Others called for fixing what they said are the black community’s own failings putting them in harm’s way with police and each other.

“Our culture, we do not invest in our children. Our foundation in the home is broken,” said Angelique Dedmon, a former PTA president. “I can say that we’re failing.”

Dedmon started a children’s radio station she said will steer children toward positive cultural influences. Another speaker, Angela Koukoui, started a dance program in the city she believes offers another answer.

“The arts saved my life,” said Koukoui who said she’d been depressed from a young age, growing up with a drug-dependent father and a teenage mother. How can the arts help?

“The idea is, when I value myself, I’m not going to go out and kill somebody.”

Transparency and Punishment

But mainly the speakers focused on the specific issue of police using excessive force and government officials failing to hold them accountable for it.

Race is not so much the issue as law enforcement culture, Powers said, observing that “part of the brutality is carried out by black police officers.”

Melissa Bagley talks about her Million Moms initiative. (Photo by Fern Shen)

Melissa Bagley talks about her Million Moms initiative to organize mothers against violence. (Photo by Fern Shen)

Powers, executive director of the Children First Movement, had specific recommendations for more transparency in policing, including an update of the use of force policy, tangible sanctions for sustained lawsuits against police officers, and a website publicly documenting all use-of-force incidents.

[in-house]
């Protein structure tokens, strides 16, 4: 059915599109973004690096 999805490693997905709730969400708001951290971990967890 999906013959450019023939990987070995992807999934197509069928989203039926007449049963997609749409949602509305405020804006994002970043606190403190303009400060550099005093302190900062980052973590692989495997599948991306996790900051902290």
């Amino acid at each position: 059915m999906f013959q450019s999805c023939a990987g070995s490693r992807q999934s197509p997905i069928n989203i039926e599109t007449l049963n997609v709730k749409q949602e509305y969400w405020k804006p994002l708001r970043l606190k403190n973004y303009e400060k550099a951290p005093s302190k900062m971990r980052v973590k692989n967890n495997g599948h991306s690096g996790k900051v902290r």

“All profanity by police officers against citizens should be prohibited and violations enforced with suspension without pay,” he said, eliciting cheers from the audience.

Christopher Ervin called for police to have video cameras on them and on their cars’ dashboards to record interactions with the public.

He also said the policy would have to be carefully enforced, noting, “If all the cameras were mysteriously turned off, that’s collusion.”

Undermining Trust

Russell A. Neverdon Sr, the write-in candidate for city state’s attorney, was one of several speakers who criticized the Maryland law enforcement officer’s Bill of Rights. “It’s got to go,” Neverdon said.

Under the law, disciplinary actions against police go through a three-person trial board. The police commissioner cannot suspend the officer without pay until that three-person board has ruled (unless the officer is charged with a felony).

In his remarks, 12th District Councilman Carl Stokes criticized Mayor Stephanie Rawlings-Blake and Police Commissioner Anthony W. Batts for characterizing citizens as too afraid to cooperate with police.

[Video showing the family of Tyrone West and supporters marching on Greenmount Avenue, from 33rd Street to North Avenue, for the latest “West Wednesday” protest.]

“I’m tired of the mayor and the commissioner calling out people and saying they don’t stand up,” Stokes said.

Also coming in for criticism was the meeting held last night by Rev. Jamal Harrison-Bryant at Empowerment Temple Church, convening lawyers to advise young people interacting with police officers on their rights and on the value of being respectful.

More than advice on how not to antagonize police, Witherspoon said, “we need community control of the police.”

Rev. Dr. Heber Brown III, of the Pleasant Hope Baptist Church sent the group out with the advice that each should approach the sometimes overwhelming-seeming problem in their own way.

“Not everyone’s going to march in the streets,” Brown said. “But just go out and find your own lane, and that’s where you should go.”
Read Rev. Brown’s “call to action” about police misconduct published in The Brew. The police department’s response to the handcuffed pastor case, cited in Heber’s article, is here.